Solar Power A Requirement For New Construction

It is looking like the wave of the future is increasing requirements to include renewable energy for newly constructed homes and commercial buildings.

The most interesting new story is somewhat local to me here in Southern California where the City of Lancaster now requires 1 kilowatt of solar power for all newly constructed single family homes.  The ordinance that passed last March went into effect in Jan. 1, 2014.  Here is the link to an article that covers it more in depth. (http://cleantechnica.com/2014/01/04/lancaster-home-solar-mandate-1st-us-world-leads-city-2014/).

This is a significant escalation on the Californian mandate of net zero homes by 2020.  The City of Los Angeles has been requiring that the conduit and wiring be put in place in all new home construction to make adding solar panels easier in the future for the homeowner.

I certainly hope that more cities follow Lancaster’s lead and make similar requirements as it can only help the environment and speed the transition to the renewable energy economy.

As always I thank you for your time and interest. Please take the time to Stumble Upon or add to the other social network of your choice to help me spread the word about these issues. Please forward any questions or suggestions to: askthefm@gmail.com

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January 5, 2014 at 9:46 pm Leave a comment

Manage and Measure for Less Waste

It seems that what is old is new again.  One of the current trends in management in general is to try and measure more parts of our businesses and life to allow us to manage to a less wasteful existence.

It seems that these folks need to look back at their old college text books as this concept has been around a long time.  Economic Order Quantity and the various inventory models (LIFO and FIFO) anyone?

I suppose that the world may need a refresher course in these ideas, but just because we now have access to BIG DATA doesn’t necessarily make this simpler or easier.  In many ways it may make it harder by requiring new processes to collect and manage the inventory data that don’t actually generate a return on the investment.

I have seen this especially in relation to janitorial supplies which always seem to be a hot button for the accounting department as an example.  Here is a good article that has some positive examples:

GreenBang.com (http://www.greenbang.com/real-time-information-can-shrink-your-waste_25032.html?utm_source=feedly)

So take a look at these and plan your new -old process management accordingly!

As always I thank you for your time and interest. Please take the time to Digg, Stumble Upon or add to the other social network of your choice to help me spread the word about these issues. Please forward any questions or suggestions to: askthefm@gmail.com

September 19, 2013 at 9:50 pm Leave a comment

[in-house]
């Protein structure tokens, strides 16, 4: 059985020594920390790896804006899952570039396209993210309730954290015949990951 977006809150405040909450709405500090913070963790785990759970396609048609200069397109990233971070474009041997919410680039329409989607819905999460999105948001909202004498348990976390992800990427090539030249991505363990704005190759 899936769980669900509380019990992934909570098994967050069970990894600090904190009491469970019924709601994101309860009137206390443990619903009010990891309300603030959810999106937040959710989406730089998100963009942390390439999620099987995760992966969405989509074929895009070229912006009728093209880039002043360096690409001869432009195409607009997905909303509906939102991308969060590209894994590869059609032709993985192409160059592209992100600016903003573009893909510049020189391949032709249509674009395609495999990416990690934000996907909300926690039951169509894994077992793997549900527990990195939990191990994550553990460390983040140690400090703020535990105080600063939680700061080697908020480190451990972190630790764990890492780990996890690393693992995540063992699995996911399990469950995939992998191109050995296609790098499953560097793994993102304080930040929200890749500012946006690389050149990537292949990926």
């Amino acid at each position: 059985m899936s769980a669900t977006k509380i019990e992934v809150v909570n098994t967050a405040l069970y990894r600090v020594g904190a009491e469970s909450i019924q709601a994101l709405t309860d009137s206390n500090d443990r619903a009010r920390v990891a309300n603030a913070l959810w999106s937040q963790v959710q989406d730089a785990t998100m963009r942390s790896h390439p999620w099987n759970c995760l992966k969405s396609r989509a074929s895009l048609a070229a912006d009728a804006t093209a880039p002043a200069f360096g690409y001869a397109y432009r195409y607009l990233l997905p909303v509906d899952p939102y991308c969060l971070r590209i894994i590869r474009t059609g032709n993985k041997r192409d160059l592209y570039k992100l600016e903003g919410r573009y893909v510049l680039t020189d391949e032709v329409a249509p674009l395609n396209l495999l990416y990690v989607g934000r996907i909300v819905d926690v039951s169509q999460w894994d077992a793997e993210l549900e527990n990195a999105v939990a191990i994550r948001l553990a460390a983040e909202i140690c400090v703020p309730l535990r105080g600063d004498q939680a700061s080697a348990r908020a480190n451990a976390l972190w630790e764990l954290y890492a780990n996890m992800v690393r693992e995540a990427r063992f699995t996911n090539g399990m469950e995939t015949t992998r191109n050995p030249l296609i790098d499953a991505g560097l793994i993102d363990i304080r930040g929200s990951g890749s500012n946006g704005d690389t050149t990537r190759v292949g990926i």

The Dark Side of Efficiency

We have all been bombarded with the need to live more efficiently and have less of an impact on our planet.  The problem comes when we possibly make our homes unsafe in the pursuit of this efficiency.

There has been a notable upswing in reports of moisture related problems in recent years.  A large portion of the cause for this is the tightening of the building envelope without regard to proper ventilation. Typically homes built 25 or more years ago allowed a significant amount of  air to leak both in and out. This not only increased our cost to heat and cool our homes but allowed for sufficient air circulation albeit by accident!

The other possible issue is one of safety. By tightening the building envelope we may create a situation where carbon monoxide and carbon dioxide can build up to unsafe levels.  Possible improvements that plug those worrisome air leaks or replace windows should include combustion safety testing both before and after completion.

Here are my suggestions for safely pursuing any energy efficiency project for your home:

  • Have a reputable energy consultant evaluate your current conditions and create a prioritized by return on possible investment list of options.
  • Work with a licensed and certified Building Performance Contractor
  • Acquire applicable permits for all work so that it is properly inspected
  • Have the energy consultant come back at the end of the project to inspect the work and to make sure it is working properly so that you get the maximum return on your investment

As always I thank you for your time and interest. Please take the time to Digg, Stumble Upon or add to the other social network of your choice to help me spread the word about these issues. Please forward any questions or suggestions to: askthefm@gmail.com

August 18, 2013 at 9:40 pm 1 comment

Foam Insulation Gets Healthier

OSHA is finally making one of the building trades less dangerous. As a Lifelong asthmatic I applaud this change. The full story is here at BuildingGreen.com (http://www.buildinggreen.com/auth/article.cfm/2013/7/28/OSHA-Puts-the-Squeeze-on-Asthma-Causing-Polyurethanes/).

As always I thank you for your time and interest. Please take the time to Digg, Stumble Upon or add to the other social network of your choice to help me spread the word about these issues. Please forward any questions or suggestions to: askthefm@gmail.com

August 1, 2013 at 8:39 pm Leave a comment

Can Concrete do Everything?

It seems that concrete remains a wonder material that has no end to its uses.  Who would have imagined that the material we walk on could be transformed into a substance that may one day be part of our portable electronics.

It seems that folks at the Argonne National Laboratory have come up with a method to give concrete a metal configuration that makes it conductive for electricity. The full article is here: http://phys.org/news/2013-05-cement-metal.html